Hemi Powered 2 Door: 1953 Chrysler New Yorker

If you’re in the market for a Hemi, but don’t want to throw down a ton of cash, this one may be for you. This diamond in the rough is a ’53 Chrysler New Yorker 2 door hardtop, which is a little unusual because most of these cars that turn up are often the 4 door variety. The car was running when parked and looks to be mostly complete, it’s just waiting for someone to come along and save it. Find it here on Craigslist in Inola, OK for $3,500. Thanks to Barn Finds reader Brent for the tip.

What impresses me about this car is how intact all of the trim seems to be, and the condition of the chrome is good considering the shape of everything else. This Chrysler must have been stunning when it was new, there is no doubt that someone was proud to own this car. We are looking at a high-end model in ’53, I believe this model was a New Yorker 2 Door Newport Model, adding to the list of names I think this is a DeLuxe model. In 1953 the New Yorker DeLuxe Newport Hardtop sold for about $3,900, calculating for inflation that is about $36,000 in 2018.

Pictures are not great and there are only 4 of them, the car has obviously been parked in the woods for a while so let’s hope the undercarriage is not a total loss. No interior or underhood pictures are provided but the ad says the car has a Hemi, the V emblem on the hood and trunk confirm that. The engine should be the 331 CI Hemi V8 that produced about 180 HP, very respectable for 1953. The only other details we get from the ad are the car ran when parked and should run again. The car is equipped with power steering and power brakes.

It would be nice to see this car restored, but I don’t know if it makes financial sense. There are some major unknown factors like the condition of the interior and what the rust situation is like underneath. The option I like for this one is to make it a safe, roadworthy driver just like it is. Clean it up as much as possible, go through the mechanicals and enjoy. What do you think, is there a future for this once proud Chrysler?


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  1. Steve R

    It looks like it’s been parked there for a really long time, cars tend not to sink that far into the ground quickly. “Did run and should still run” doesn’t inspire much confidence. Thirty-five hundred dollars is too much to gamble on what may very well be a parts car.

    Steve R

  2. Classic Steel

    I agree once one becomes part of the ground the floors rot and then the moisture gets into the vehicle . This then eats the rest …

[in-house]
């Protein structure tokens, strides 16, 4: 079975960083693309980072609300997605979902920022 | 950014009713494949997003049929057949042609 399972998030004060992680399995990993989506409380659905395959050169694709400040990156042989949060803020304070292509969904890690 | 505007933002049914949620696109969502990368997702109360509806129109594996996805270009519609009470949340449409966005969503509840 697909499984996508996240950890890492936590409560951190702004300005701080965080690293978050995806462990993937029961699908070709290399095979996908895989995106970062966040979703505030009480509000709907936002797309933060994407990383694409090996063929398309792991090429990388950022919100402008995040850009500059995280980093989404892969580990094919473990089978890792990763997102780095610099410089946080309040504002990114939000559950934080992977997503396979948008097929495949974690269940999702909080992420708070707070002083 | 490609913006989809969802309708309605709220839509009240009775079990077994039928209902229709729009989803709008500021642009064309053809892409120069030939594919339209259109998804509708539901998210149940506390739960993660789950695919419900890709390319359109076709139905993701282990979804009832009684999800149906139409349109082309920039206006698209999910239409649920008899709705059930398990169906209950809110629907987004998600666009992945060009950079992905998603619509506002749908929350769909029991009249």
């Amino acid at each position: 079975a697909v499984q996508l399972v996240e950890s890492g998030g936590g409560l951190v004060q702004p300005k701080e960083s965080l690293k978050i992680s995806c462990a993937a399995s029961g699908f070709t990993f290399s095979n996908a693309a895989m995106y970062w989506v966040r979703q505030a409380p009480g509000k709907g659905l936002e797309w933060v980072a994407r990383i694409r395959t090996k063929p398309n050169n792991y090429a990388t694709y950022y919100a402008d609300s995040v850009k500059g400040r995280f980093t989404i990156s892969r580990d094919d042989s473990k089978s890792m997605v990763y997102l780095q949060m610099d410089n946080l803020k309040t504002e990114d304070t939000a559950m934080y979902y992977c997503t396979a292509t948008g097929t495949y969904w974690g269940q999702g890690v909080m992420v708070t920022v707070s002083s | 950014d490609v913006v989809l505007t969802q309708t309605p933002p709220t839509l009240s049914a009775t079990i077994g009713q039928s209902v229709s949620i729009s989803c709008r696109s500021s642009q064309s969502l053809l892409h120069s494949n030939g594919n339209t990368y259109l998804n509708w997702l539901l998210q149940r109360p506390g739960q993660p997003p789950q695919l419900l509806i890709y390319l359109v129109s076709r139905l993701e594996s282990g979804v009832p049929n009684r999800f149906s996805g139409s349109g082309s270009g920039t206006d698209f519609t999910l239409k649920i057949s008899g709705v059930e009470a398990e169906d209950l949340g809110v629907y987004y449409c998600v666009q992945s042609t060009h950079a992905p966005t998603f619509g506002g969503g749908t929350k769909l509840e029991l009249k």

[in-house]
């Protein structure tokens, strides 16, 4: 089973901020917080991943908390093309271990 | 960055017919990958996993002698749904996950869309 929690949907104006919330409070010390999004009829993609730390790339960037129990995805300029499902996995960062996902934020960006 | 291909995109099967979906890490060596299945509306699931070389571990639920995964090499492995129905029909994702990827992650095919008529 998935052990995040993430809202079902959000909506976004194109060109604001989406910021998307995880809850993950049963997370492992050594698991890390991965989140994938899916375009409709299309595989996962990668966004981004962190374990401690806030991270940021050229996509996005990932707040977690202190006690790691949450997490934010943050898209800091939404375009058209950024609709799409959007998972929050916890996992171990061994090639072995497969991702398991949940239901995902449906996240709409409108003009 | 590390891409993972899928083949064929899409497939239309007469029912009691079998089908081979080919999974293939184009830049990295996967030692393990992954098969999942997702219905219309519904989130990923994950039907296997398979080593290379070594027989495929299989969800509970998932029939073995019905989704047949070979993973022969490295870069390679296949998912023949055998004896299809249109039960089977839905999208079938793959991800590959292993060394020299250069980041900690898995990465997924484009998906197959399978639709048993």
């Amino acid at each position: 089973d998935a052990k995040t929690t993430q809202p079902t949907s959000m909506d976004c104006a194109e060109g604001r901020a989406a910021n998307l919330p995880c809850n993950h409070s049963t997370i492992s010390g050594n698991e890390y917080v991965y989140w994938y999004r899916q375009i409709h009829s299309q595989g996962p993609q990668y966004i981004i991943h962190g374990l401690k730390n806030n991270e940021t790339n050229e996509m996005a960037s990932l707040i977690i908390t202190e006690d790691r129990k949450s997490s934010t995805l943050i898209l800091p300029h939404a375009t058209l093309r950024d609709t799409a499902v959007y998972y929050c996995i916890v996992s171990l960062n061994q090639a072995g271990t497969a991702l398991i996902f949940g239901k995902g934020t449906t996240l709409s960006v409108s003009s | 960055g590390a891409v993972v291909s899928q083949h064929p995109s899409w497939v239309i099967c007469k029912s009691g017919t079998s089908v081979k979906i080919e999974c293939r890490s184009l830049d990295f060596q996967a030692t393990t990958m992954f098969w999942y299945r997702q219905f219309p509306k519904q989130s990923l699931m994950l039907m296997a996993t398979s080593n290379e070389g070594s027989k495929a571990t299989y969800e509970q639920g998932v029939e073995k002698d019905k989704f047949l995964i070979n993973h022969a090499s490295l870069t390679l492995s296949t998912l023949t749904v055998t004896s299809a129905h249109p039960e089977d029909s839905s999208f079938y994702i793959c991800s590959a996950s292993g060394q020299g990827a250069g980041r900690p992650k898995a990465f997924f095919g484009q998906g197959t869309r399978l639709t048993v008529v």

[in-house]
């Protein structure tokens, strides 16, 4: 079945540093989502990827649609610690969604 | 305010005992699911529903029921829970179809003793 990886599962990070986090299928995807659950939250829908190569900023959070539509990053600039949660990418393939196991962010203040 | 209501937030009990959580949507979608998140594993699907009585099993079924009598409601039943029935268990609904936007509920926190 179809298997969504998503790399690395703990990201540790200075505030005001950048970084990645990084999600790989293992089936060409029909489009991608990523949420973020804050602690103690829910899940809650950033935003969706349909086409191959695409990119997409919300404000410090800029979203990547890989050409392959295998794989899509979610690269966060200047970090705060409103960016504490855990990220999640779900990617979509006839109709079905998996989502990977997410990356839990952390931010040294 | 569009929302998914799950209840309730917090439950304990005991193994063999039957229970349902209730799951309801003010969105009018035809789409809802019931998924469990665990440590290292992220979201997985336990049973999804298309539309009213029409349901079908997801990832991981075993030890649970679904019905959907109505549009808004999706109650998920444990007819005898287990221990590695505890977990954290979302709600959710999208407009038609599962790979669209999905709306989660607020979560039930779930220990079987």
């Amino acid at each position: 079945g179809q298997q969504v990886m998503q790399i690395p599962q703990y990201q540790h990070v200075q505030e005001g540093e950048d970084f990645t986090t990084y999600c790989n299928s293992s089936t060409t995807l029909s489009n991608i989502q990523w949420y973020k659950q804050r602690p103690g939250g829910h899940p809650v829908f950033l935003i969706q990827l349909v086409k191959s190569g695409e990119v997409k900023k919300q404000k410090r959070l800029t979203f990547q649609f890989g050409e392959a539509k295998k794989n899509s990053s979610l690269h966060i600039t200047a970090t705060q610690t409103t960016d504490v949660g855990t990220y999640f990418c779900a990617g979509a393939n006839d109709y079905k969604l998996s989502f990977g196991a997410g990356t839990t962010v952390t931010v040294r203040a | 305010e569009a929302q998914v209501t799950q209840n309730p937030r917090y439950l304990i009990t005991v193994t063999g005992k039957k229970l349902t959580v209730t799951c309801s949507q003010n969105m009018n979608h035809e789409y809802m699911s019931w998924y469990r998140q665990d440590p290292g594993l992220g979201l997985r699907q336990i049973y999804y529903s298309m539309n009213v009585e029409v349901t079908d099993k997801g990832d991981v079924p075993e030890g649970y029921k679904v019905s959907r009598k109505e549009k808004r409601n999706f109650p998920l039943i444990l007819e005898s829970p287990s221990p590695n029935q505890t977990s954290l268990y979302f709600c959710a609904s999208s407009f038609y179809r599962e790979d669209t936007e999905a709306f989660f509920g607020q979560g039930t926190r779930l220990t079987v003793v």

if the owner wants to sell for money move the car out if field and provide frame shots and Underneath pictures.

    Junkyard cars in the thousands crack me up as it’s come to this in selling scrap …not biting ..

  3. Don H

    A side view would be nice 🤳

  4. Dick Johnson

    Yeahhhh…. but it’s got a Hemi. I haven’t tried it, but some success with using Dakota frames have been touted. The Hemi can be modified at the clamshell to accept turbo 350s, etc. But what condition is the car really in? I picked up a ’56 D-500 years ago sitting like this one. In pieces. Still, I hope something can be done with this one.

  5. Steve A

    Pull the engine for a rebuild and bolt a 8-71 in it!!!! LOL

  6. Pete Phillips

    Clean it up, cut away the poison ivy, wash off the dead leaves, clean the windows, get the car up and out of the dirt, then put it up for sale. Incredible how lazy some sellers are! It might be worth $3500 cleaned up and looking good, but not the way it is now.

    • Jim Kirkland

      Yeah, that’s poison ivy on the front
      end, and probably other places.
      Work gloves, long sleeve shirt and
      long pants. Work boots. Wash
      front with rubber gloves.

  7. canadainmarkseh Member

    As long as the frame rails are still off the ground it might be salvageable but if there in the dirt than you might as well pull the engine and put it into something else. To bad it was treated this way it’s a 2 door hardtop. Had it been put in dry storage this car would be a whole different ball game. People have no clue how to properly store an old car. I’ve often wondered if your just going to stick it in the woods and leave it there than why are you keeping it makes no sense.

    • Ken Tilly

      Parking it in the woods cost him nothing but having it towed and scrapped would have cost him bucks, so, leave it in the woods. After all is said and done, to the owner at the time it was just an old klunker.

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